But that's just the problem, isn't it? Wouldn't these printers have to be expensive, for all the power that they have? Even if they weren't, wouldn't the corporations that get their hands on these things charge insane prices for them? Surprisingly, the answer is probably no. Yes, every corporation is going to try to get their hands on them; and yes, they will do whatever they can to squeeze the most profit they can get, and to prevent the working class from getting their hands on any real power over these devices. Yet, they have another factor to contend with.
Enter the RepRap. Now, this isn't the only do-it-yourself or open source printer, by any stretch of the imagination. It is unique, however, in aspiring to be a self-replicating printer. Now, it hasn't quite gotten to the point where it can print every single one of its parts, but it does advance that number with each new model (the current version is at about 50%, not counting simple things like nuts and bolts). When this model does manage it, the price of making it will implode. Think about it: not only can you print the parts of one for yourself, you can also print and build one for your friends, who might not be quite as good at building stuff as you are. It's this desire to share with each other that has led to the music industry pulling their hair out, and in the future, it'll do the same with many more people.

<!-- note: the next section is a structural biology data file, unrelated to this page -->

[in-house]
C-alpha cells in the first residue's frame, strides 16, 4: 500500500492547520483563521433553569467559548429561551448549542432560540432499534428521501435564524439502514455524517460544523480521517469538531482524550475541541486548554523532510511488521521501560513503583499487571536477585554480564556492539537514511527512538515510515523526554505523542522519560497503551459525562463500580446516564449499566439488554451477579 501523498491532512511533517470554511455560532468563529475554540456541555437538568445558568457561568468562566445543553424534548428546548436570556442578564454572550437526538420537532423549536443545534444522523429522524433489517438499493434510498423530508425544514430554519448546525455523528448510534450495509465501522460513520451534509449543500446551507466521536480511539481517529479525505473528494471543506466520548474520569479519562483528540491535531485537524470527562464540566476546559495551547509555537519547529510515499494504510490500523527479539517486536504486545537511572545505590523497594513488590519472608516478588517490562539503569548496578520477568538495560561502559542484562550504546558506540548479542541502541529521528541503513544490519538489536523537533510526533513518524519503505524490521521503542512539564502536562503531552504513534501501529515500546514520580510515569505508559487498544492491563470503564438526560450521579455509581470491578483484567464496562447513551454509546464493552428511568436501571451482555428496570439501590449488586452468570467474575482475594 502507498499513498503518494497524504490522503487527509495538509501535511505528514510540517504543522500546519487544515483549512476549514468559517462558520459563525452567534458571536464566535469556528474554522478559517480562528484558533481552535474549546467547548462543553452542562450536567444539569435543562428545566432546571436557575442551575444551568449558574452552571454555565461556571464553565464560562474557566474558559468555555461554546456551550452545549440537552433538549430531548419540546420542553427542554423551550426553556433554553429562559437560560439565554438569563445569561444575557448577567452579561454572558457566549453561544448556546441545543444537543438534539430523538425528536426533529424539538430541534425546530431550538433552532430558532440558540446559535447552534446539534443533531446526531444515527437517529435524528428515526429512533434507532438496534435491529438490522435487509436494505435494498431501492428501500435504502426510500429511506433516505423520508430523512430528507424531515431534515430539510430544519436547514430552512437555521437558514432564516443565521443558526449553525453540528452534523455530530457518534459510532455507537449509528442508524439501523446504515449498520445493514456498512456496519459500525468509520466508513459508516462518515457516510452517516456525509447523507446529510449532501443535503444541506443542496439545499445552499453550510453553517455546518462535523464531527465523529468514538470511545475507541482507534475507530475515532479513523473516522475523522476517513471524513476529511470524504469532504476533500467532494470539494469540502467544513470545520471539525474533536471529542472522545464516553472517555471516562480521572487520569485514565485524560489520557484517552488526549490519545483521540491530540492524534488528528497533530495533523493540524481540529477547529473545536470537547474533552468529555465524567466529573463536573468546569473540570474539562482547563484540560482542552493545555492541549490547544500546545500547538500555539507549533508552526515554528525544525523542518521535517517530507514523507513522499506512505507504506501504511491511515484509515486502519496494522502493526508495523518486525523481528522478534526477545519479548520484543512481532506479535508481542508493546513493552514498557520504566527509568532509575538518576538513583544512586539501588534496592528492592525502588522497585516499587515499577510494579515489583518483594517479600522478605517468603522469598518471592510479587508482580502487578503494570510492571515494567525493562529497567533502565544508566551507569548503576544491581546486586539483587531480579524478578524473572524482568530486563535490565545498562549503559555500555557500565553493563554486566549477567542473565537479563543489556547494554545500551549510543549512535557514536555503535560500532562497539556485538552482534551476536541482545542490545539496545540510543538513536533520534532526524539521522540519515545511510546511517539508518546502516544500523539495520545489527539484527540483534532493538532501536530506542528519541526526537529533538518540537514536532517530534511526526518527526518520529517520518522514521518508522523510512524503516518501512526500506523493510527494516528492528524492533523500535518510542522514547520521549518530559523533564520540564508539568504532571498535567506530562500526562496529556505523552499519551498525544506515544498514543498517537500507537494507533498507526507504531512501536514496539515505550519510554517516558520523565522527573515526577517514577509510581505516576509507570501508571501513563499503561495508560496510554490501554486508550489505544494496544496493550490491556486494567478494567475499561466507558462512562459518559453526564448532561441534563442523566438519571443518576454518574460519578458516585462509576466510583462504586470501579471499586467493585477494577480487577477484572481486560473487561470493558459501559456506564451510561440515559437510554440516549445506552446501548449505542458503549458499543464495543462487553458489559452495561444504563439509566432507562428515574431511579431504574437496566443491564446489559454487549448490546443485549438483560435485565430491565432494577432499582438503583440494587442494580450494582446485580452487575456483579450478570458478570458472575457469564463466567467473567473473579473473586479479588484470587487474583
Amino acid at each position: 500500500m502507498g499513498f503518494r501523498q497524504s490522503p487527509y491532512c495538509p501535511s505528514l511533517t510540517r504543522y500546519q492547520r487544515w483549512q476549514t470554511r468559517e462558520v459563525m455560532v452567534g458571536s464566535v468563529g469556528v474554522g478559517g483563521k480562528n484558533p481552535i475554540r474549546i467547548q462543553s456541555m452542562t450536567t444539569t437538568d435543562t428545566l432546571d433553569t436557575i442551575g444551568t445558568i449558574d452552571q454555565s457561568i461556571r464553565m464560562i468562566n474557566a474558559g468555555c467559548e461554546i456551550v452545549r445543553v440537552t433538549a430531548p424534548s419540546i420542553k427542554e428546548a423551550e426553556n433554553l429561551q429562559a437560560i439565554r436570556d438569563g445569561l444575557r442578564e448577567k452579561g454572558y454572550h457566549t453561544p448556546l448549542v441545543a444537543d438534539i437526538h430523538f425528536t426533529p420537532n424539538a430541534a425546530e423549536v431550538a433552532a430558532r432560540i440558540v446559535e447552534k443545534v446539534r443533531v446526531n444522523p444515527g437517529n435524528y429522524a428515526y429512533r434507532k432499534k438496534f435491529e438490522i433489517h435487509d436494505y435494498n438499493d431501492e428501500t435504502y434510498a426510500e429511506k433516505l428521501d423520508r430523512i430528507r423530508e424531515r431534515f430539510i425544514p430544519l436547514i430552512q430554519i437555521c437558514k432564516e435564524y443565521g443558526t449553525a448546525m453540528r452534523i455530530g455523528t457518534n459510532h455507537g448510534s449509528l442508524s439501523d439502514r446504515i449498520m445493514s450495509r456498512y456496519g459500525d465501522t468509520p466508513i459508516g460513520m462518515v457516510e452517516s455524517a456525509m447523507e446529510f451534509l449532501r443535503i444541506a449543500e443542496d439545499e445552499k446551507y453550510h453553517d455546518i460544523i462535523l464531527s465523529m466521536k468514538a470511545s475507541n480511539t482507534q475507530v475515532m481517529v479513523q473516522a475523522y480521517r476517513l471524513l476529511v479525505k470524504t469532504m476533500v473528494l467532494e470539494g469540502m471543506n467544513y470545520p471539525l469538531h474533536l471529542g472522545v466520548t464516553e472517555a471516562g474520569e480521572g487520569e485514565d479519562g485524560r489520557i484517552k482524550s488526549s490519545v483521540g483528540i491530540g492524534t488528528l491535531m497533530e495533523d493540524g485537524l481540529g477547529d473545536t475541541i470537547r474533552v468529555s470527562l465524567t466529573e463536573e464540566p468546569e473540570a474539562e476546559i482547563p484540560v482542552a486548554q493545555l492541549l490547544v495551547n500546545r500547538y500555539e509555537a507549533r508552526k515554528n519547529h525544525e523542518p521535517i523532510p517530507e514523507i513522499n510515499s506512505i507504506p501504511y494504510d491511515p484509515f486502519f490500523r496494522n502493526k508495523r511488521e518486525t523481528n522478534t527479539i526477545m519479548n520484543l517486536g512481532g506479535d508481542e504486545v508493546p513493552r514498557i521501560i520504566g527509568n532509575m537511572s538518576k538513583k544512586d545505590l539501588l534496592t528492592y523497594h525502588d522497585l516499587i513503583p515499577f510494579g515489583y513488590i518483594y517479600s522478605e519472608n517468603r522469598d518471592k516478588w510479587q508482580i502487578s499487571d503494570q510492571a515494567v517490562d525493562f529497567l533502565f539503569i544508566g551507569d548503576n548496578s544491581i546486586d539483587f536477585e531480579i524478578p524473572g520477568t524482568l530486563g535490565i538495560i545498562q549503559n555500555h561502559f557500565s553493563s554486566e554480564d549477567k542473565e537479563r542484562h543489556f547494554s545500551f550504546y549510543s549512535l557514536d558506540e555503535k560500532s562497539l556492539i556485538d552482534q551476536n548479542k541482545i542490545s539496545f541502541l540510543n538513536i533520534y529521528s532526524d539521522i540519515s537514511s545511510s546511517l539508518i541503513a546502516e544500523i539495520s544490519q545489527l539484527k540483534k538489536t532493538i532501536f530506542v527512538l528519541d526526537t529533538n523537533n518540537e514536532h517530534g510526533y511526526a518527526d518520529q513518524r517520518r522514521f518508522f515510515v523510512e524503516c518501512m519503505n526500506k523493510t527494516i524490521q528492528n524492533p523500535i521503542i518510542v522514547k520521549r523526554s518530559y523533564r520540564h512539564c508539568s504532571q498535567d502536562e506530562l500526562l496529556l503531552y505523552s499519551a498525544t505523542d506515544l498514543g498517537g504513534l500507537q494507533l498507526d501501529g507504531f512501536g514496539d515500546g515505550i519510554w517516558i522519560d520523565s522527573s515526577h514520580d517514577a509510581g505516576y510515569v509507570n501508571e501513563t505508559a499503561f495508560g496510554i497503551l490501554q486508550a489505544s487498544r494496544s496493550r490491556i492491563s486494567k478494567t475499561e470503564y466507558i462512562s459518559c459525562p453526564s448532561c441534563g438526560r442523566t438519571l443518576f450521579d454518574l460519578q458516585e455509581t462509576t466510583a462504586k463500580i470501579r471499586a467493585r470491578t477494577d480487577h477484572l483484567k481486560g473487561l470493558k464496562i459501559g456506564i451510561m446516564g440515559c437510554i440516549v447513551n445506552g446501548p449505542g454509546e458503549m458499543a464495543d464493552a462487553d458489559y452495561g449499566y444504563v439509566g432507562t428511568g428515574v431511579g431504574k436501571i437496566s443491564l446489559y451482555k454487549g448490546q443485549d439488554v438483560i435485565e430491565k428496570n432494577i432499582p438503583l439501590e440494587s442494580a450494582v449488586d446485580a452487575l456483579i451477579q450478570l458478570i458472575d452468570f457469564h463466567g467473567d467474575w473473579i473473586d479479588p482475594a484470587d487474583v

After all, the 3-D printer is basically a factory. A common analogy with regular printers is that they basically represent an entire printing press and photo lab, which you can basically run in your own home. Likewise, the 3-D printer is similar to running a factory in your own home. Another thing to keep in mind is that this renders the concept of a "store" obsolete. Now, you do need the materials that the printer will use to make the goods, and you need energy to power them. These things, among others, will have to be supplied by other means than by do-it-yourself additive manufacturing.
This leads into how anarchist political economy will be affected by these developments. My contention is that it will, to some extent, render obsolete all the current theories, i.e. individualism, collectivism, communism, syndicalism, and mutualism. Remember that differences in economic conditions are not trivial; the difference between 19th-century France and early 20th-century United States was the difference between Proudhon and Tucker, and therefore between mutualism and individualism. Similar for mutualism vs. collectivism. Likewise, the changes in economic conditions created by additive manufacturing will likely see the rise of new theories, and possibly the death of old ones.